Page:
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Professor Stan Scott of Queens University Belfast’s
School of Electronics, Electrical Engineering and Computer Science speaks on “Athena SWAN: Challenges and opportunities” at the Council for Professors and Heads of Computing Conference at Queen Mary University of London.
Pointing out that 51% of the population are women, and only 14% are vice chancellors of universities, and 23.6% registrants for the current CPHC conference, the presentation started out by reiterating the claim that women are the largest untapped reservoir of talent in the world.
Bachelor students in Informatics number 835,000. The percentage of women students studying informatics BSc degrees is around 15% in the UK and about 30% in Turkey. The figure is 20% for MSc degrees in the UK. In the US, there is a downward trend starting in the early 80s, corresponding to the introduction of the personal computer, possibly due to marketing.
Professor Scott proceeded to give a brief history of Athena SWAN in the UK. The Equality Challenge Unit was launched on 22 June 2005, with the first awards conferred 2006. There are now 128 Athena SWAN members (6 Silver, 80 Bronze). The exercise will extend to Arts, Humanities, Social Sciences, Business, and Law in April 2015. In January 2013, Research Councils UK sent a letter to vice chancellors throughout the UK saying that those in receipt of RC funding must embed equality and diversity in all aspects of research practice as evidenced by participation in schemes such as Athena SWAN, Project Juno, Investors in People, Stonewall Diversity Champions.
He then shared Queen’s University Belfast’s experience with achieving and keeping the Silver award. The university itself has an institutional Silver award that was recently renewed; two schools have Gold Awards (Psychology and Biological Sciences), and nine Silver. Key to their success has been significant institutional support, Head of School support and an enthusiastic and committed SAT, and SWAN Champions and role model. Each school has two Champions, at the university level, there is a SWAN Champions Group, and at the management level, there is a SWAN Steering Group, which reports to, and receives guidance from, the vice chancellor.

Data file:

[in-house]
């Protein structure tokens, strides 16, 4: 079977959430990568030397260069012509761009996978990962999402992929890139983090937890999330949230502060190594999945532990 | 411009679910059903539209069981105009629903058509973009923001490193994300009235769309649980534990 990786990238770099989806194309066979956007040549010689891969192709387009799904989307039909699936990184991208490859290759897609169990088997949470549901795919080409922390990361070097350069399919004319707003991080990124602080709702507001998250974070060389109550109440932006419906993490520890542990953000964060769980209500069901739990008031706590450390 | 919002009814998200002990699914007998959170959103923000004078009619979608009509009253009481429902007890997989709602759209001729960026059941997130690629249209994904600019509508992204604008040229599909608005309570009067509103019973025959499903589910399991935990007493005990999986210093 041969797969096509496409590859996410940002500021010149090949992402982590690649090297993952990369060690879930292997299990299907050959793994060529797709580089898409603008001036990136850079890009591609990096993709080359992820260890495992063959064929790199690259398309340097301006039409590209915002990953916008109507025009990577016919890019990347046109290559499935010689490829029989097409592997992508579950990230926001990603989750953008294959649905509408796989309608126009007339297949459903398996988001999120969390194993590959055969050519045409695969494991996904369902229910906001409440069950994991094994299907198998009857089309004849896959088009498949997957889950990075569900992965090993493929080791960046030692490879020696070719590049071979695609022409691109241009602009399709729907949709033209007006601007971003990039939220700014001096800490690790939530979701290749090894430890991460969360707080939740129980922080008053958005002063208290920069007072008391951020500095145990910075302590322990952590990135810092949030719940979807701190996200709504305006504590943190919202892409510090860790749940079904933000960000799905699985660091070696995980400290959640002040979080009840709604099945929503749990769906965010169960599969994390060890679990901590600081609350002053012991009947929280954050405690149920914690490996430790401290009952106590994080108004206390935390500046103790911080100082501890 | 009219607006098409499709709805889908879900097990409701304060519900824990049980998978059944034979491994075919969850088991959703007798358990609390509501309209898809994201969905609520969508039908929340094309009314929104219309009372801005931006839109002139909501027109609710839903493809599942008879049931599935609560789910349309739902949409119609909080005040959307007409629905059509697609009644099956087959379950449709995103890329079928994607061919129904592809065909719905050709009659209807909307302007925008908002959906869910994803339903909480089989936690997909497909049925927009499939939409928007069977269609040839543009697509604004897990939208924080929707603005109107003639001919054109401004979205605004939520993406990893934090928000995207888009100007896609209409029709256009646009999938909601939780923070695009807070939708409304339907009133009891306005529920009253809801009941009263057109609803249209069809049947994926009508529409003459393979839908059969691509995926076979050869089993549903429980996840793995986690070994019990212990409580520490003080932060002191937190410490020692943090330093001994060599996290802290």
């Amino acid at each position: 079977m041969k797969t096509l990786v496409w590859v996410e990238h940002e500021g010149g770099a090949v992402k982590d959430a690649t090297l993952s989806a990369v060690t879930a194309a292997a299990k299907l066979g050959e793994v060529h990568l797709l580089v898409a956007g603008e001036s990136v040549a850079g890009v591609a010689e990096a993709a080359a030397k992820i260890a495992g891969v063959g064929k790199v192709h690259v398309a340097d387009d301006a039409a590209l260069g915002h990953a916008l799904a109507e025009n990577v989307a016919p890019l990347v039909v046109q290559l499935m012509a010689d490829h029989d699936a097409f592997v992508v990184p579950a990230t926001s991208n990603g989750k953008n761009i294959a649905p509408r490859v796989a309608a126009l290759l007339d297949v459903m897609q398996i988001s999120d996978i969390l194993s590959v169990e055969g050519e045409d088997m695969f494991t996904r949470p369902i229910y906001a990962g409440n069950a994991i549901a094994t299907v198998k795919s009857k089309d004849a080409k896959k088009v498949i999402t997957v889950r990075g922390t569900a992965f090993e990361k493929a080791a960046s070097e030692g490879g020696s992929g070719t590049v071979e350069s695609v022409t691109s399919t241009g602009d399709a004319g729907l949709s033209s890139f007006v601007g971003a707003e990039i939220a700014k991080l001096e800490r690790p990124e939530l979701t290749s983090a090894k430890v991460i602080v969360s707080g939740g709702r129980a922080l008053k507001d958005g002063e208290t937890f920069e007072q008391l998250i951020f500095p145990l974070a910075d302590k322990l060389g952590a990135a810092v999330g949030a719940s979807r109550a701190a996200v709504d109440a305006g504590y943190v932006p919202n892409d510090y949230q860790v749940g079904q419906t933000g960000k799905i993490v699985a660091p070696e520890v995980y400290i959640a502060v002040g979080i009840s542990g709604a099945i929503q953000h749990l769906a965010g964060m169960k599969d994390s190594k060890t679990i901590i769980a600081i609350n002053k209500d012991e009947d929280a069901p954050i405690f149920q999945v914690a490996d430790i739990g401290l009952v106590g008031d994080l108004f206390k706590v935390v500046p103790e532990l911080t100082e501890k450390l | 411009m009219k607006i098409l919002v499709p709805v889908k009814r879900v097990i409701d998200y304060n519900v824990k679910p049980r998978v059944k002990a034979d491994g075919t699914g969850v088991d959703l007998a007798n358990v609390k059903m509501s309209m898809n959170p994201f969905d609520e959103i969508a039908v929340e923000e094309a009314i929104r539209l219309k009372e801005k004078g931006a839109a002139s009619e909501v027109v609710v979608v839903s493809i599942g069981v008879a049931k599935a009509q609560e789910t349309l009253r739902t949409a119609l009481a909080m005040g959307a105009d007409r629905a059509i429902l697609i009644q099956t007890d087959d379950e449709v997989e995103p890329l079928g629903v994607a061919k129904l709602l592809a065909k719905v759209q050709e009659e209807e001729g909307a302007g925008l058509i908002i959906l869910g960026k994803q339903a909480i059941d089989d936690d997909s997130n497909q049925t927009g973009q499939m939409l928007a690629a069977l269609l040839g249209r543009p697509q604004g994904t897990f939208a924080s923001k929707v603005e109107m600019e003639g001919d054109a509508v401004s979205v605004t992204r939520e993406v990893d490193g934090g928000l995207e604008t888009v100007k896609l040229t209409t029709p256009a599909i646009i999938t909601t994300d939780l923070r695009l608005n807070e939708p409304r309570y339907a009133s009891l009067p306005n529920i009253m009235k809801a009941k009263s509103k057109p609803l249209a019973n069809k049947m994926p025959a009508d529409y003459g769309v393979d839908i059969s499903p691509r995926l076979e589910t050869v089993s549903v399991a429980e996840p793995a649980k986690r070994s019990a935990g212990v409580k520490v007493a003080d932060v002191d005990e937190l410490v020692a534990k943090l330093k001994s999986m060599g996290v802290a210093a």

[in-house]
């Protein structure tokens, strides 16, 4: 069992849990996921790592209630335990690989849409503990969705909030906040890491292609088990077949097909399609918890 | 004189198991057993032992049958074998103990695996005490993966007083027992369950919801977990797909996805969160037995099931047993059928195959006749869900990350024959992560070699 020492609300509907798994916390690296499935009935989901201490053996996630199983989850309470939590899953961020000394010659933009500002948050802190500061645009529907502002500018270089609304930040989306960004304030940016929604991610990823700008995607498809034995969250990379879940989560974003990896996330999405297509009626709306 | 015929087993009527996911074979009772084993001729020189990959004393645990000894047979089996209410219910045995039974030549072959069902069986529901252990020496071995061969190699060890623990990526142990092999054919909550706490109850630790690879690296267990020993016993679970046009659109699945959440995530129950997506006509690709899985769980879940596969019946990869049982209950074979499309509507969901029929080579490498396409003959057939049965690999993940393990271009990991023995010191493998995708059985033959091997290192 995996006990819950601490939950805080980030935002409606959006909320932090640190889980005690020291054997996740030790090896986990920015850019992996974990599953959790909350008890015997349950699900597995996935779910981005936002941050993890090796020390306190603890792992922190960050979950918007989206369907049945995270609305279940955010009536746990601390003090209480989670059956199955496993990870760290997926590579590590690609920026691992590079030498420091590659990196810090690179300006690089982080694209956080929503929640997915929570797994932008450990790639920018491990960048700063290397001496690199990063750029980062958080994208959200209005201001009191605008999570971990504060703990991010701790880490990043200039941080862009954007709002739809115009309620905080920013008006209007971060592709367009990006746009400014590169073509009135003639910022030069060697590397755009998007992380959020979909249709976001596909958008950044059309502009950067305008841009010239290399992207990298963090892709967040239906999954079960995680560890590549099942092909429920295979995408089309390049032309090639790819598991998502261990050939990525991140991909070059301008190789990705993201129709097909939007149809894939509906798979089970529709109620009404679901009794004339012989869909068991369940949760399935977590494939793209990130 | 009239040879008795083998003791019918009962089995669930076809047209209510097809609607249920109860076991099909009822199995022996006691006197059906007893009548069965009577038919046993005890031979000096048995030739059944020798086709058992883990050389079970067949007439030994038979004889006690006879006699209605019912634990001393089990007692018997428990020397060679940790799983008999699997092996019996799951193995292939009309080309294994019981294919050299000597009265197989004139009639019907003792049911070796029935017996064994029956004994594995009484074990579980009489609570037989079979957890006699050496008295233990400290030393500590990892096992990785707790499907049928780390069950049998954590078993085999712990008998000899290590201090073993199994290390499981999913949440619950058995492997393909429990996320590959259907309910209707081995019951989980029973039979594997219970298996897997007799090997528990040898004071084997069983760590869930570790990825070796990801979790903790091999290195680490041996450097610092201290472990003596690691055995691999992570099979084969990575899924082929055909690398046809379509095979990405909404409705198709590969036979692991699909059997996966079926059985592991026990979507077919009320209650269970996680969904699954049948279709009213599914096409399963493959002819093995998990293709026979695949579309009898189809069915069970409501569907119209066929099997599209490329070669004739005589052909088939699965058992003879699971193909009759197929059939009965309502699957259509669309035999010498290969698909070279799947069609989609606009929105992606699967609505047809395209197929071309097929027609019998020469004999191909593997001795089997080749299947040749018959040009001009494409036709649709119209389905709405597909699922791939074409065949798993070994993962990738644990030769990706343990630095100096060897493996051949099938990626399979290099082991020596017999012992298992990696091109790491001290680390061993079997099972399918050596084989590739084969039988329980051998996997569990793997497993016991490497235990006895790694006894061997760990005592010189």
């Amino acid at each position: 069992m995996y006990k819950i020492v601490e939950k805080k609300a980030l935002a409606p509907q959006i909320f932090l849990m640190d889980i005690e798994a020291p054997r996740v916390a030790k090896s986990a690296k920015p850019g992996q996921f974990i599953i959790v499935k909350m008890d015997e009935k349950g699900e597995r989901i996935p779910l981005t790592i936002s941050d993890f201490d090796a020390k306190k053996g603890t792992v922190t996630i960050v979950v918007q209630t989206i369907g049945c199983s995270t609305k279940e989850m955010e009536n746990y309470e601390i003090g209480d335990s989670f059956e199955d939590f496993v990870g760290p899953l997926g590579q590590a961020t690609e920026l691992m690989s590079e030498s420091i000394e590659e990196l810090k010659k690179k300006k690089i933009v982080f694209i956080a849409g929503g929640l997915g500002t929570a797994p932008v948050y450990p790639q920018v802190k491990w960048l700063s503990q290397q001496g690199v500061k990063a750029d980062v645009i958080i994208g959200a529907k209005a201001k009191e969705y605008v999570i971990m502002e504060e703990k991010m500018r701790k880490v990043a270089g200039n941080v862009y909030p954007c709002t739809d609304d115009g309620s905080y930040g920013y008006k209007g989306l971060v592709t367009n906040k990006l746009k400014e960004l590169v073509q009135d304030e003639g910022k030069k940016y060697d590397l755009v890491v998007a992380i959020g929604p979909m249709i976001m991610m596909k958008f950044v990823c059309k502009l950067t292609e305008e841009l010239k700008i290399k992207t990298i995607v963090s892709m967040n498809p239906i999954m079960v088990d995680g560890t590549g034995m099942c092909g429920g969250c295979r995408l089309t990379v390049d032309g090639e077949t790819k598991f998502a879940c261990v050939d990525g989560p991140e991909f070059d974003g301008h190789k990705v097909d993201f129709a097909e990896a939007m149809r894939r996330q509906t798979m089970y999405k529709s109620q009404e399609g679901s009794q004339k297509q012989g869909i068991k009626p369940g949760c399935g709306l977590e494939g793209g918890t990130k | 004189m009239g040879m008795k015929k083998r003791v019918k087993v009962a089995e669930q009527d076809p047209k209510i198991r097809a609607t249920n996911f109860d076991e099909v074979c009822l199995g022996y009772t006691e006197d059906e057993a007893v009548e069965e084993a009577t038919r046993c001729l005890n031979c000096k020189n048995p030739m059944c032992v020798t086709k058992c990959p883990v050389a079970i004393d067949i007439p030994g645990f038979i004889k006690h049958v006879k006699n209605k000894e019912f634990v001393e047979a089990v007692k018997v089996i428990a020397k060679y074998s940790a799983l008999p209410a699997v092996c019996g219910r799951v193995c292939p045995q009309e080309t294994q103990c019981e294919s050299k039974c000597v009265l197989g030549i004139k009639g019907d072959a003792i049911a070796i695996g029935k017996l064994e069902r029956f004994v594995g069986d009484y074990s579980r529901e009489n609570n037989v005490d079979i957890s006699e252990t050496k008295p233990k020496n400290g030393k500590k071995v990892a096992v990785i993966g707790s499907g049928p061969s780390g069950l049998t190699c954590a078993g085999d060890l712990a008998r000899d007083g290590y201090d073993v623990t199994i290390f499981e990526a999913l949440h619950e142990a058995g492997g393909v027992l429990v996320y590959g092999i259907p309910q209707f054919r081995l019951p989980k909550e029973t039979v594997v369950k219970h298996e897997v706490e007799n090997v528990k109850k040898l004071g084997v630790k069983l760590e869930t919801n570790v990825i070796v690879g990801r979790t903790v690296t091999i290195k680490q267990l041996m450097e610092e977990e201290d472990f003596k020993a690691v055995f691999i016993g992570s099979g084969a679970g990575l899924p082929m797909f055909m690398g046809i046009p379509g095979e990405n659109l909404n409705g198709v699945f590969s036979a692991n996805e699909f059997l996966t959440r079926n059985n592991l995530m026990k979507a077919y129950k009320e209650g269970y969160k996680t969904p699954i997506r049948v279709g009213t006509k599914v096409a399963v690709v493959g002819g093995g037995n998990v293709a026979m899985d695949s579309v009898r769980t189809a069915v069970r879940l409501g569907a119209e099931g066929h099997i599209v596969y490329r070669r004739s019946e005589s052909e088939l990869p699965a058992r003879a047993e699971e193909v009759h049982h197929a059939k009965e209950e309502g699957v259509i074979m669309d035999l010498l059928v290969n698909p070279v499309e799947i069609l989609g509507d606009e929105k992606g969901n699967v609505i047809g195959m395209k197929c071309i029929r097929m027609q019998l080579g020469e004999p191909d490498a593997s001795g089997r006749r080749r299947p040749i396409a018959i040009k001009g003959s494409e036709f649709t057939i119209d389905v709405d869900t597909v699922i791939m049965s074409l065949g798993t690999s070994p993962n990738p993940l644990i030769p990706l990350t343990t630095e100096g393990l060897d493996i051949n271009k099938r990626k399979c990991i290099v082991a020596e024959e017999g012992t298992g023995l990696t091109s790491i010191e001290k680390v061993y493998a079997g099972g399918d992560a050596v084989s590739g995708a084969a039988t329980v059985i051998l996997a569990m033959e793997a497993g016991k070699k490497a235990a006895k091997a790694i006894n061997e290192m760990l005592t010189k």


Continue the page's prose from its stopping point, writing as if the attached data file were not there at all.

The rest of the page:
The School, which is large and spread out over three buildings, had set out as its mission three goals: (1) to create a culture that attracts women students and staff; (2) to remove obstacles to women joining and staying; and, (3) to integrate gender equality and wider diversity into all aspects of school business. The SAT consisted of a gender balanced collection of Professors, lecturers, a senior engineer, students (UG and PGR), business and school managers, and administrative and marketing staff. Key SWAN themes included attracting women students and staff, career advice and support to women students and staff, making the school a good place to study/work for women students and staff. Example activities included an audit of the website and brochures to ensure that they are women friendly, providing women applicants with information on SWAN activities, introducing a staff charter making clear what what staff can expect from line managers and vice versa, providing leadership training and development, maintaining a staff mentoring scheme, and scheduling events in support of employee wellbeing.
In conclusion, Professor Scott points to the fact that the problem remains that very few women apply to academic positions in electronic and electrical engineering and computer science. There needs to be rigorous review and placement of advertisements, unconscious bias training for all staff, and active promotion of flexible working and part-time positions.